Aftermath of a powerful earthquake. PHOTO | COURTESY
The demand for earthquake proof buildings has risen over the past few decades as high-rise developers in vulnerable countries seek to avert potential damage posed by quakes.
This is a step in the right direction especially when you consider that there are about 20,000 earthquakes recorded each year globally —16 of them being major devastations. On January 12, 2010, for example, a 7.0 earthquake struck near the Haitian capital of Port-au-Prince killing about 250,000 people – becoming one of the deadliest earthquakes in history.
As with other similar catastrophes, the huge damage to property and loss of life was not caused by the earthquake itself but by the collapse of structures with people inside.
Such tragedies call for the design and construction of earthquake proof buildings.
Here’s how to earthquake proof a building:
1. Create flexible pads
The first step to the design of earthquake resistant building is to place the structure on top of flexible pads made of steel, rubber, and lead, which separate the foundation from the ground. Known as base isolation, this technique ‘lifts’ the building’s foundation above the ground.
The flexible pads act as shock absorbers between the building and the ground motion – allowing a structure to slide back and forth while remaining upright during an earthquake.
Base isolation is used in about 9,000 structures in Japan today.
2. Reinforce the building
This involves using shear walls, cross braces, diaphragms, and moment-resisting frames to transfer earthquake forces that travel through them during an earthquake.
Made of panels, shear walls and cross braces help a building to retain its shape during a seismic event by redistributing forces away from the foundation.
They are capable of supporting compression and tension, which helps to offset the pressure and push forces back to the foundation. On their part, diaphragms – consisting of the floors, roof, and the decks placed over them – are a central part of a building’s structure.
They are designed to distribute forces to the columns and walls. During an earthquake, diaphragms help to remove tension from the floor while pushing the force to the vertical structures of the building, thus helping the house to remain steady.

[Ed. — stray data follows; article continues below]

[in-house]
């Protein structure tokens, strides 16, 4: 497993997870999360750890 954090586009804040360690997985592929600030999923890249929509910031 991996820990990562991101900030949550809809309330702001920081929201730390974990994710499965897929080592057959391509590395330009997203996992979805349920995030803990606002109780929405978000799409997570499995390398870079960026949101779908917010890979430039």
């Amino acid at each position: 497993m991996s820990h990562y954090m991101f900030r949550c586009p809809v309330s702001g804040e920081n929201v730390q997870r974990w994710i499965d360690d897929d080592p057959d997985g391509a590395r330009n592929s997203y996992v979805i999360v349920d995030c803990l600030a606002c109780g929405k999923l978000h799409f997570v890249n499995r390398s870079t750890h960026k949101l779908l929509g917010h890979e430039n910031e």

Moment-resisting frames are designed to keep joints rigid while allowing the structure to bend. They offer more flexibility in a structure’s design.
Moment-resisting frames enable a building to resist the strong forces of an earthquake while allowing the designers more flexibility to organize the elements of a building.
3. Counter forces with dampers
Engineers use shock absorbers to make earthquake proof buildings. Shock absorbers lessen the magnitude of shockwaves and help structures to slow and remain upright.
This is achieved using vibrational control devices and pendulum dampers.
- Vibrational Control Devices
This involves placing dampers at each level of a structure between a column and a beam. Each damper has piston heads inside a tube filled with silicone oil.
During an earthquake, the building shifts the vibration energy into the pistons against the oil. This energy is converted into heat – thereby dissolving the force of the vibrations.
- Pendulum power
This is used in supertall buildings. It involves the suspension of a large ball with steel cables and a system of hydraulics at the top of a skyscraper.
When an earthquake strikes and the building begins the sway, the balls act as pendulum moving in the opposite direction of the earthquake’s movement to dissipate the force.
4. Safeguard buildings from vibrations
Rather than just offsetting seismic forces, scientists are testing innovations that can enable buildings to deflect and reroute the energy from earthquakes. Known as seismic invisibility cloak, this involves creating a cloak of 100 concentric plastic and concrete rings in and putting it in the ground at least 3 feet beneath the foundation.
Seismic waves entering the rings are forced to move through to the outer rings for easier travel. The waves are then guided away from the house and dissipated into plates below.
5. Use earthquake proof materials
While the above techniques can help create earthquake proof houses, the materials used in a building greatly determine the structure’s ability to withstand seismic waves.
Structural steel — a component of steel allows buildings to bend without breaking.
Wood is also a surprising earthquake resistant material due to its high strength relative to its lightweight structure.
Scientists are also experimenting with a new innovation known as shape memory alloy, which has the ability to withstand tension and to revert to its original shape.
Fiber-reinforced plastic wrap, which is made by a variety of polymers, can be draped around columns to provide up to 38% greater strength and plasticity.
Content created and supplied by: Precious24 (via Opera News )